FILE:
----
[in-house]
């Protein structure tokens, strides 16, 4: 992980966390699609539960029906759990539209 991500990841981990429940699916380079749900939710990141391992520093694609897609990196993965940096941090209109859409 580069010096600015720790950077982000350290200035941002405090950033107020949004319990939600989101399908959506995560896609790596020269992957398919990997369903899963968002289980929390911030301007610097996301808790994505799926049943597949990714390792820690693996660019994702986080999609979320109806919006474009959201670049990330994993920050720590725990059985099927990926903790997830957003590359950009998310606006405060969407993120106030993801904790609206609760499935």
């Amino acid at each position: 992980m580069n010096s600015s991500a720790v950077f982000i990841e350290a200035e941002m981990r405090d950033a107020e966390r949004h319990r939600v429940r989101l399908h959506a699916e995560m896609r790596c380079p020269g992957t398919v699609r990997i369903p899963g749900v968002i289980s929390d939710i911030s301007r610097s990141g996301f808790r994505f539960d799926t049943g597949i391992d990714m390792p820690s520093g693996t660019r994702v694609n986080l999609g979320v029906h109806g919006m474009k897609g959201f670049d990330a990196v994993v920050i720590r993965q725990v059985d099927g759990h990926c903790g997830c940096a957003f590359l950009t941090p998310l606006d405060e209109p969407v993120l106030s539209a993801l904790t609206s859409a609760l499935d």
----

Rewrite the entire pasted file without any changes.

[in-house]
């Protein structure tokens, strides 16, 4: 992980966390699609539960029906759990539209 991500990841981990429940699916380079749900939710990141391992520093694609897609990196993965940096941090209109859409 580069010096600015720790950077982000350290200035941002405090950033107020949004319990939600989101399908959506995560896609790596020269992957398919990997369903899963968002289980929390911030301007610097996301808790994505799926049943597949990714390792820690693996660019994702986080999609979320109806919006474009959201670049990330994993920050720590725990059985099927990926903790997830957003590359950009998310606006405060969407993120106030993801904790609206609760499935």
């Amino acid at each position: 992980m580069n010096s600015s991500a720790v950077f982000i990841e350290a200035e941002m981990r405090d950033a107020e966390r949004h319990r939600v429940r989101l399908h959506a699916e995560m896609r790596c380079p020269g992957t398919v699609r990997i369903p899963g749900v968002i289980s929390d939710i911030s301007r610097s990141g996301f808790r994505f539960d799926t049943g597949i391992d990714m390792p820690s520093g693996t660019r994702v694609n986080l999609g979320v029906h109806g919006m474009k897609g959201f670049d990330a990196v994993v920050i720590r993965q725990v059985d099927g759990h990926c903790g997830c940096a957003f590359l950009t941090p998310l606006d405060e209109p969407v993120l106030s539209a993801l904790t609206s859409a609760l499935d």